The last verse is huge and feels, amongst other things, like a codebreaker for large chunks of Larkin

Vanishing Point (Chinaski), Wednesday, 18 March 2020 12:28 (four years ago) link

that is a remarkable poem

(The Other) J.D. (J.D.), Wednesday, 18 March 2020 21:07 (four years ago) link


xyzzzz__, Wednesday, 18 March 2020 21:25 (four years ago) link

nine months pass...

Came here to see what has been said of Auden after a bunch of his lines kept popping into my head. Saw this from a post above—just fantastic:

We’re not musicians: to stink of Poetry
is unbecoming, and never
to be dull shows a lack of taste. Even a limerick
ought to be something a man of
honor, awaiting death from cancer or a firing squad,
could read without contempt: (at
that frontier I wouldn’t dare speak to anyone
in either a prophet’s bellow
or a diplomat’s whisper).

treeship., Monday, 4 January 2021 04:18 (three years ago) link

three years pass...

Looking up at the stars, I know quite well
That, for all they care, I can go to hell,
But on earth indifference is the least
We have to dread from man or beast.

How should we like it were stars to burn
With a passion for us we could not return?
If equally affection cannot be,
Let the more loving one be me.

Admirer as I think I am
Of stars that do not give a damn,
I cannot, now I see them, say
I missed one terribly all day.

Were all stars to disappear or die,
I should learn to look at an empty sky
And feel its total dark sublime
Though this might take me a little time.

poppers fueled buttsex crescendo (Alfred, Lord Sotosyn), Thursday, 4 April 2024 11:59 (three months ago) link

Samuel Delany shared this one on his Facebook page a little while ago, a good'un:

Being set on the idea
Of getting to Atlantis,
You have discovered of course
Only the Ship of Fools is
Making the voyage this year,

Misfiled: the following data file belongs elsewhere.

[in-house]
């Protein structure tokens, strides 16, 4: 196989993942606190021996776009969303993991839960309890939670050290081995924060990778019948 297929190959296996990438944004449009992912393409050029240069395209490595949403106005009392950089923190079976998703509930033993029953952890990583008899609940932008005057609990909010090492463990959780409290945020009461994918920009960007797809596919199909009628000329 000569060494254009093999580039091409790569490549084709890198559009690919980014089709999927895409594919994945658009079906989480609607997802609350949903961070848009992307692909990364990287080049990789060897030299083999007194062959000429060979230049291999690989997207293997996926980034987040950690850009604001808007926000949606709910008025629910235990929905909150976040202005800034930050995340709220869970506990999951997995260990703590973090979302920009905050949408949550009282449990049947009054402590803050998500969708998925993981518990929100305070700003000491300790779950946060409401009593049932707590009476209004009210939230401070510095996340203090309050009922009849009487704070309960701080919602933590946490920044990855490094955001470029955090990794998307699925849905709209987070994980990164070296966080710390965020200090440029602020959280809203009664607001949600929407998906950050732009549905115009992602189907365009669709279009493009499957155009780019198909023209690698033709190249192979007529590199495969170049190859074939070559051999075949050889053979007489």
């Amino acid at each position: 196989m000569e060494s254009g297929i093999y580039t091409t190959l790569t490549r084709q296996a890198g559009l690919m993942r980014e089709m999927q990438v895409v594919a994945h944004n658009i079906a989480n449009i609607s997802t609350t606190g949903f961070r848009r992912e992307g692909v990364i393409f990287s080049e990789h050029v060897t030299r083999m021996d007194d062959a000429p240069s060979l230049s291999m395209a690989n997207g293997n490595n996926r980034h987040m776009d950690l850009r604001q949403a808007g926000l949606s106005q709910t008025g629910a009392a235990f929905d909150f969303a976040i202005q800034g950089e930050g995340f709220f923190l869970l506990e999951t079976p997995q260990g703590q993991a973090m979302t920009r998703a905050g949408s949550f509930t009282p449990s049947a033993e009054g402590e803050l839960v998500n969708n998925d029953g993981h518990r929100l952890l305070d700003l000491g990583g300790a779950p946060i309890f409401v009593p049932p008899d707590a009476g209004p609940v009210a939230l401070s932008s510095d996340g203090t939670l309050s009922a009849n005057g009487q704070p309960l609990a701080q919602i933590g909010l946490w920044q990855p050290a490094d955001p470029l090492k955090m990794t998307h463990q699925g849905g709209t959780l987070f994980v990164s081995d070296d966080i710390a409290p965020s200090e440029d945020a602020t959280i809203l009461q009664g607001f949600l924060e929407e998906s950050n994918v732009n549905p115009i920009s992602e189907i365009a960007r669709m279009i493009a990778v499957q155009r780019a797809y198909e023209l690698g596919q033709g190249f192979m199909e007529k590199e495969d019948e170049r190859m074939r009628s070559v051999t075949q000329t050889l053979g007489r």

As gales of abnormal force
Are predicted, and that you
Must therefore be ready to
Behave absurdly enough
To pass for one of The Boys,
At least appearing to love
Hard liquor, horseplay and noise.

Should storms, as may well happen,
Drive you to anchor a week
In some old harbour-city
Of Ionia, then speak
With her witty scholars, men
Who have proved there cannot be
Such a place as Atlantis:
Learn their logic, but notice
How its subtlety betrays
Their enormous simple grief;
Thus they shall teach you the ways
To doubt that you may believe.

If, later, you run aground
Among the headlands of Thrace,
Where with torches all night long
A naked barbaric race
Leaps frenziedly to the sound
Of conch and dissonant gong:
On that stony savage shore
Strip off your clothes and dance, for
Unless you are capable
Of forgetting completely
About Atlantis, you will
Never finish your journey.

Again, should you come to gay
Carthage or Corinth, take part
In their endless gaiety;
And if in some bar a tart,
As she strokes your hair, should say
"This is Atlantis, dearie,"
Listen with attentiveness
To her life-story: unless
You become acquainted now
With each refuge that tries to
Counterfeit Atlantis, how
Will you recognise the true?

Assuming you beach at last
Near Atlantis, and begin
That terrible trek inland
Through squalid woods and frozen
Thundras where all are soon lost;
If, forsaken then, you stand,
Dismissal everywhere,
Stone and now, silence and air,
O remember the great dead
And honour the fate you are,
Travelling and tormented,
Dialectic and bizarre.

Stagger onward rejoicing;
And even then if, perhaps
Having actually got
To the last col, you collapse
With all Atlantis shining
Below you yet you cannot
Descend, you should still be proud
Even to have been allowed
Just to peep at Atlantis
In a poetic vision:
Give thanks and lie down in peace,
Having seen your salvation.

All the little household gods
Have started crying, but say
Good-bye now, and put to sea.
Farewell, my dear, farewell: may
Hermes, master of the roads,
And the four dwarf Kabiri,
Protect and serve you always;
And may the Ancient of Days
Provide for all you must do
His invisible guidance,
Lifting up, dear, upon you
The light of His countenance.

Ward Fowler, Thursday, 4 April 2024 12:15 (three months ago) link